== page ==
It is not uncommon for teenagers to be irritable, emotional, and defiant at times. It is also not unusual for teens to sleep in late, or to spend less time with family, as they develop more independence in their day-to-day lives. However, these expected or “normal” teen behaviors make it very easy for parents to miss any signs of mental illness, including the tell-tale signs of depression. As a parent, maybe you have asked the question: Is my teenager depressed, or is this just a phase? Perhaps you are here trying to understand the signs of depression in adolescents, and to determine if your son or daughter needs help.
You are in the right place.
Depression in teenagers is on the rise—amidst an ongoing pandemic, rocky political climate, and increase in social media use. Learning about the signs of depression in teenagers, and knowing when to seek help, is so important for modern parents with adolescents at home. Here is why.
Teenagers are experiencing depression more than ever. An estimated 1 in 6 adolescents between the ages of 12 and 17 experienced a major depressive episode in the year 2020 alone. About three million adolescents had serious thoughts of suicide, while another 3.8 million young adults (ages 18 to 25) also considered taking their own lives. These statistics are harrowing. Suicide is now the second leading cause of death among people ages 10-14 and 25-34, according to the CDC, and depression is a primary driver behind it.
If you suspect your teen is struggling with depression, or simply want to be prepared, knowledge will be key. Below, we discuss the top signs and symptoms of depression in teenagers today.
Signs and Symptoms of Depression in Teens
Every teenager is different, and the signs of depression can vary person to person. Depression can also range in severity. In general, however, teenagers with depression will exhibit a significant change in their attitudes, thinking, and behaviors. Often, these changes trigger problems at school, home, or even with friends. Teens who are depressed may also experience sadness without reason, feel unmotivated to do anything, and withdraw completely from people and activities. Other signs of depression might include getting in trouble, sleeping excessively, and exhibiting forms of self-harm.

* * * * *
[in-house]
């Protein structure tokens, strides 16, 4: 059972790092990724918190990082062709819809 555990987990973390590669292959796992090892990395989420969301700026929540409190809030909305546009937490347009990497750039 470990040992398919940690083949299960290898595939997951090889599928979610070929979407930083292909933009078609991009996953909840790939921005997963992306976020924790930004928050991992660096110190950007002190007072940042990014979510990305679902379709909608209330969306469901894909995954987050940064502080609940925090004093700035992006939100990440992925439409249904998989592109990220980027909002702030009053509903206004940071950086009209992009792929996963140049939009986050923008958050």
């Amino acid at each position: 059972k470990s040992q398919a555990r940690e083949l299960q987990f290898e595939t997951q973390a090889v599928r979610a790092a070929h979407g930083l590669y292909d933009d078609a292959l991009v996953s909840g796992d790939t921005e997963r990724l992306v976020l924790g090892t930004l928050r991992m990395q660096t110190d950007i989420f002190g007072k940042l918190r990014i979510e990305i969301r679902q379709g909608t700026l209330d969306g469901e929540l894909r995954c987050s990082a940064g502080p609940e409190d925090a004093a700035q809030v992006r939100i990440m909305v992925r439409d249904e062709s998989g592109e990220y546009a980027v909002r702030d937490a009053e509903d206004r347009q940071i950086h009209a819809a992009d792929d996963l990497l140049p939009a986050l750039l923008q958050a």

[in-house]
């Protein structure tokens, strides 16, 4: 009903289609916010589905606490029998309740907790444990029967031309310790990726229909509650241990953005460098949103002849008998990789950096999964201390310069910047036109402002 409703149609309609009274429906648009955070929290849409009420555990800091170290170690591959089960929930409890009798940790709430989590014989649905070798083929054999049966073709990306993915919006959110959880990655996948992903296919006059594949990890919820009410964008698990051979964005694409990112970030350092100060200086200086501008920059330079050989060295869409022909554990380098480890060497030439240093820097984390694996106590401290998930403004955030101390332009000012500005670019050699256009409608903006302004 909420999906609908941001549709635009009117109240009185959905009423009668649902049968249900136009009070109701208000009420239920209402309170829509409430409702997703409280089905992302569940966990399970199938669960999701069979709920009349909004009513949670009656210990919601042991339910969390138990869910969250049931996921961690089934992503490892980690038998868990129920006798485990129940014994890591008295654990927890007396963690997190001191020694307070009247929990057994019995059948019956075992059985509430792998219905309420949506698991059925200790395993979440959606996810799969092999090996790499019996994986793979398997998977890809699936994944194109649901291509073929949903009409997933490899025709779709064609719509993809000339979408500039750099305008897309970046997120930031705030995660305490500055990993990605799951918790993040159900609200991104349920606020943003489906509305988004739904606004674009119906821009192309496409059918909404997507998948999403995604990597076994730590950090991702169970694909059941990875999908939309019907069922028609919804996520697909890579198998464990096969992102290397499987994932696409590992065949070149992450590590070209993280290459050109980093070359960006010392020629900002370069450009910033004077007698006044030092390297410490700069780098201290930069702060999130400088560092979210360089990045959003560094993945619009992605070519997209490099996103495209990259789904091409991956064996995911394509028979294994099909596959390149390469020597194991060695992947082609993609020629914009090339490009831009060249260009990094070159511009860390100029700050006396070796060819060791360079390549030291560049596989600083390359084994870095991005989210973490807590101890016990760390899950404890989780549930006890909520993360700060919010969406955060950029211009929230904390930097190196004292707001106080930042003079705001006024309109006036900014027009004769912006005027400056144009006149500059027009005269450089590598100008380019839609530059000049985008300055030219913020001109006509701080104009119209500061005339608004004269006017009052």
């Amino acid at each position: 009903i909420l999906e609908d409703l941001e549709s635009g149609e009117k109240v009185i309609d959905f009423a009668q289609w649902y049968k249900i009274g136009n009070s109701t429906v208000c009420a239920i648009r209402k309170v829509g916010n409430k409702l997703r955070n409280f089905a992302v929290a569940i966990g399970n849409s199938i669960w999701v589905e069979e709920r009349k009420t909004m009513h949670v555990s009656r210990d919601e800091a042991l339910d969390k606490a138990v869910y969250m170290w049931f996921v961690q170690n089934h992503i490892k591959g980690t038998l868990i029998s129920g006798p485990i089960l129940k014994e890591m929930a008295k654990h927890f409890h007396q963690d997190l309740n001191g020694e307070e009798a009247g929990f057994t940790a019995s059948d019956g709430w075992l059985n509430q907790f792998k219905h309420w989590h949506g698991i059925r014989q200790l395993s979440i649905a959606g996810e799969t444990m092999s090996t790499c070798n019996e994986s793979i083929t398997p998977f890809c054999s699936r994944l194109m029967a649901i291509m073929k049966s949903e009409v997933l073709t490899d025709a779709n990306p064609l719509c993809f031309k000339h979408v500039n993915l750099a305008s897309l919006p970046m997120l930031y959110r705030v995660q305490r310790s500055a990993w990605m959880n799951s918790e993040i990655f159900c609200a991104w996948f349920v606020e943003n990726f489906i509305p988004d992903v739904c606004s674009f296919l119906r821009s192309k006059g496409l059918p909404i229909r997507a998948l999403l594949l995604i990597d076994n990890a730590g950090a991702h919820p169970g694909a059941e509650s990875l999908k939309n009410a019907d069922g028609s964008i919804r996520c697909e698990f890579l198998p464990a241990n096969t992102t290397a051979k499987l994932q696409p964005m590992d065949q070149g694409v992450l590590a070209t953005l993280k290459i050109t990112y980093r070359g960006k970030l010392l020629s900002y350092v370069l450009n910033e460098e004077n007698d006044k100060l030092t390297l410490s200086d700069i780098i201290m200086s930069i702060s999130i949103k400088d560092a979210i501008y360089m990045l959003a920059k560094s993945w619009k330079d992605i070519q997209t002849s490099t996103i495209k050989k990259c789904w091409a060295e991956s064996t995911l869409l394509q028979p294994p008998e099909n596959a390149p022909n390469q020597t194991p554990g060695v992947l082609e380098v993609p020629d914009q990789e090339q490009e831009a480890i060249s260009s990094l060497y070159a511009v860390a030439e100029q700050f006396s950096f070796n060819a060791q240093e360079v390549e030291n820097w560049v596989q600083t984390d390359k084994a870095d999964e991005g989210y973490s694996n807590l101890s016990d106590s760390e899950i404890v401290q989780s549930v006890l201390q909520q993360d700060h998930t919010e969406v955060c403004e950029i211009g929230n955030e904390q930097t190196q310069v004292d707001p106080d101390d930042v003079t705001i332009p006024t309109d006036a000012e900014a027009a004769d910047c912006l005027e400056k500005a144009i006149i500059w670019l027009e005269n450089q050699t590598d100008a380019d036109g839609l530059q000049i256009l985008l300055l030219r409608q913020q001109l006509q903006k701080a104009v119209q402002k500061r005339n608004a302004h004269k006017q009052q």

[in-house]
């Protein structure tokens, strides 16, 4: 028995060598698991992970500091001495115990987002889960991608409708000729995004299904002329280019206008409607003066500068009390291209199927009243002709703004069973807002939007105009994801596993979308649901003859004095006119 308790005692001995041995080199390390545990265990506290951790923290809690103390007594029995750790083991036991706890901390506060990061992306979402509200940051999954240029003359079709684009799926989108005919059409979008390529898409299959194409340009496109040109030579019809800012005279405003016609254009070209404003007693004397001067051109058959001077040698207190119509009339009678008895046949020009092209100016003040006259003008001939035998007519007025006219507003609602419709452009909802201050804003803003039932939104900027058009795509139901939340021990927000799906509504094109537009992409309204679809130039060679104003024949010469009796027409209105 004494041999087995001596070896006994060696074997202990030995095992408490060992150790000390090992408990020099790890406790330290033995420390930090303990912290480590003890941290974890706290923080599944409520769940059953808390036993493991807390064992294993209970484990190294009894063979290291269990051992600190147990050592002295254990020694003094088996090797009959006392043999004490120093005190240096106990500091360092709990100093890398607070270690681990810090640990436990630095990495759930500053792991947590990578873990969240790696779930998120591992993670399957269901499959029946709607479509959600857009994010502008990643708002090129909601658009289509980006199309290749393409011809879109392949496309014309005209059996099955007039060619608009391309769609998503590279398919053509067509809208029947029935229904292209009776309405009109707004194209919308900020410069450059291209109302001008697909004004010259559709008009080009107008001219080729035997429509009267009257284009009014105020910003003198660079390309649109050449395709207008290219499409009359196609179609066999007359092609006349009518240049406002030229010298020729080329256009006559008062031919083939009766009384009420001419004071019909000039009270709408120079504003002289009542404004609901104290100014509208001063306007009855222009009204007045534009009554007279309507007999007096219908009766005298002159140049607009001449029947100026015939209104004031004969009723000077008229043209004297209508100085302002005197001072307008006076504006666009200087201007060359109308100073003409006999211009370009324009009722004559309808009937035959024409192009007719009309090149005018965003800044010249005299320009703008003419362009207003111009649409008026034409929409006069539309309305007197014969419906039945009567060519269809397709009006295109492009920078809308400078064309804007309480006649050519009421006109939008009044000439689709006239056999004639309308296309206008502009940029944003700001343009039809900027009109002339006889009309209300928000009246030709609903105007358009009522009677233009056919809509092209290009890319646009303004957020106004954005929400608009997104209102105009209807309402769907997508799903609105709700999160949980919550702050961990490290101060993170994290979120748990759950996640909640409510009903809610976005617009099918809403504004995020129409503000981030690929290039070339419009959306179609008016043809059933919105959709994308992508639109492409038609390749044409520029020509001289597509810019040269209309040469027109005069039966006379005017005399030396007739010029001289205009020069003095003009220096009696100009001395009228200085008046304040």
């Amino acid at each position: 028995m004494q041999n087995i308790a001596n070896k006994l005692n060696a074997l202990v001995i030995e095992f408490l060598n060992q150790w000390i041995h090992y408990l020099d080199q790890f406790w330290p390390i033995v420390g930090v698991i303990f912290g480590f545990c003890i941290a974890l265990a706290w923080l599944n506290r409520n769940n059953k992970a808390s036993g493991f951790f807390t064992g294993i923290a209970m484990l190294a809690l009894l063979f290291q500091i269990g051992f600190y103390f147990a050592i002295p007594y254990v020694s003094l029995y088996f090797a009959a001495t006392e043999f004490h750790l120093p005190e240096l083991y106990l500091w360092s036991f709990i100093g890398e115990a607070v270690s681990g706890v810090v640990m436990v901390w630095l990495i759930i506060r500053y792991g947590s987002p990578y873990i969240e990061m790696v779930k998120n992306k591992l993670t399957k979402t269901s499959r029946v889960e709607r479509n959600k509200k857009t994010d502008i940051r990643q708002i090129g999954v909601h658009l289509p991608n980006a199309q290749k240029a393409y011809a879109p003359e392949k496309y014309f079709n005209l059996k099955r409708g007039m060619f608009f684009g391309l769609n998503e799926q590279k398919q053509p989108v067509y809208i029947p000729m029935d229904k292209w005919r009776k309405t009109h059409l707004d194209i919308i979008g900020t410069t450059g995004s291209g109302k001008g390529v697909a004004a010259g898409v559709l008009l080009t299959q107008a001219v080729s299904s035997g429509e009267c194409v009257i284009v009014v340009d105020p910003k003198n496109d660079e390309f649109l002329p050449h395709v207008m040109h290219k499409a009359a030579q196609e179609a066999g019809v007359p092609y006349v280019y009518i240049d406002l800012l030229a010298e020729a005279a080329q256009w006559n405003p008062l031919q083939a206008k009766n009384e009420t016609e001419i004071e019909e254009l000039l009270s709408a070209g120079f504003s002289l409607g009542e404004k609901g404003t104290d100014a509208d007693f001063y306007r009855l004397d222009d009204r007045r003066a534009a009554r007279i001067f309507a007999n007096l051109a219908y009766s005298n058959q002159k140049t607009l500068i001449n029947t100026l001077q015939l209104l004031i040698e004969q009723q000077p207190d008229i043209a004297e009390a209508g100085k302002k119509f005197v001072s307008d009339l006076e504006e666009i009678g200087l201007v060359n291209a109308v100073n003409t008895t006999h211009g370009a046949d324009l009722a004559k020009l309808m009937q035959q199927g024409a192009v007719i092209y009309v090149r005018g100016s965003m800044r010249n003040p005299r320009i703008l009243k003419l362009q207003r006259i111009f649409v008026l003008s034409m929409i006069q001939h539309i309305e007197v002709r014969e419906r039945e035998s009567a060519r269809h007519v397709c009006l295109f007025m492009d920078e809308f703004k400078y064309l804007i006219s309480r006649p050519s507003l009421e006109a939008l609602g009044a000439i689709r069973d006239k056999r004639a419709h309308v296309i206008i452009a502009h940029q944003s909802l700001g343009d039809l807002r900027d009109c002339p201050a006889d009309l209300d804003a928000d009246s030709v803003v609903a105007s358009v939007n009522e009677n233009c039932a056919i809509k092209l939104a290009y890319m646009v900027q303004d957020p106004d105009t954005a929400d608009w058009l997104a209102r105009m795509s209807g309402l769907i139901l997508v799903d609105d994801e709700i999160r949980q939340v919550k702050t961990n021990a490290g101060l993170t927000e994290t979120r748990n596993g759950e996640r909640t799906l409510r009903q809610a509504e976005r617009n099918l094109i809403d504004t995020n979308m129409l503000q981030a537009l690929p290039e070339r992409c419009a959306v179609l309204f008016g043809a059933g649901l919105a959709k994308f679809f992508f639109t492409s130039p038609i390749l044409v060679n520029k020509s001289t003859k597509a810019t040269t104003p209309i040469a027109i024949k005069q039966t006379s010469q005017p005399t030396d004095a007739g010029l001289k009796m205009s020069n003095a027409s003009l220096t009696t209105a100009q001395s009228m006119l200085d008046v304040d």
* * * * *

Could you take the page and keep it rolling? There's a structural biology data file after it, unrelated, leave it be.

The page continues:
Look closely for the following signs of depression in teens:
- Excessive feelings of sadness or hopelessness, often without any apparent reason
- Feelings of worthlessness and guilt, as well as low self-esteem
- Lack of energy or motivation
- Loss of interest in once-loved activities
- Social isolation
- Changes in sleeping patterns; sleeping too little or too much
- Changes in eating habits, including a reduced or increased appetite
- Complaints of physical ailments without cause, such as stomach aches, headaches, and fatigue
- Feelings of fear or anxiety
- Fixation on past failures, or exaggerated self-criticism and blame
- Drop in grades or frequent absences from school
- Difficulty concentrating, remembering things, and/or making decisions
- Increased anger, aggression, or violent behaviors
- Relationship troubles, with family or friends
- Defiant or irresponsible behavior, such as skipping class or being late for obligations
- Getting in trouble, with the law (such as a DUI) or at school (such as fighting)
- Less attention to personal hygiene
- Self-harm, such as cutting or burning
- Frequent thoughts of death or suicide (or an actual attempt)
- Substance abuse (drugs or alcohol)
When Should Parents Be Concerned about Teen Depression?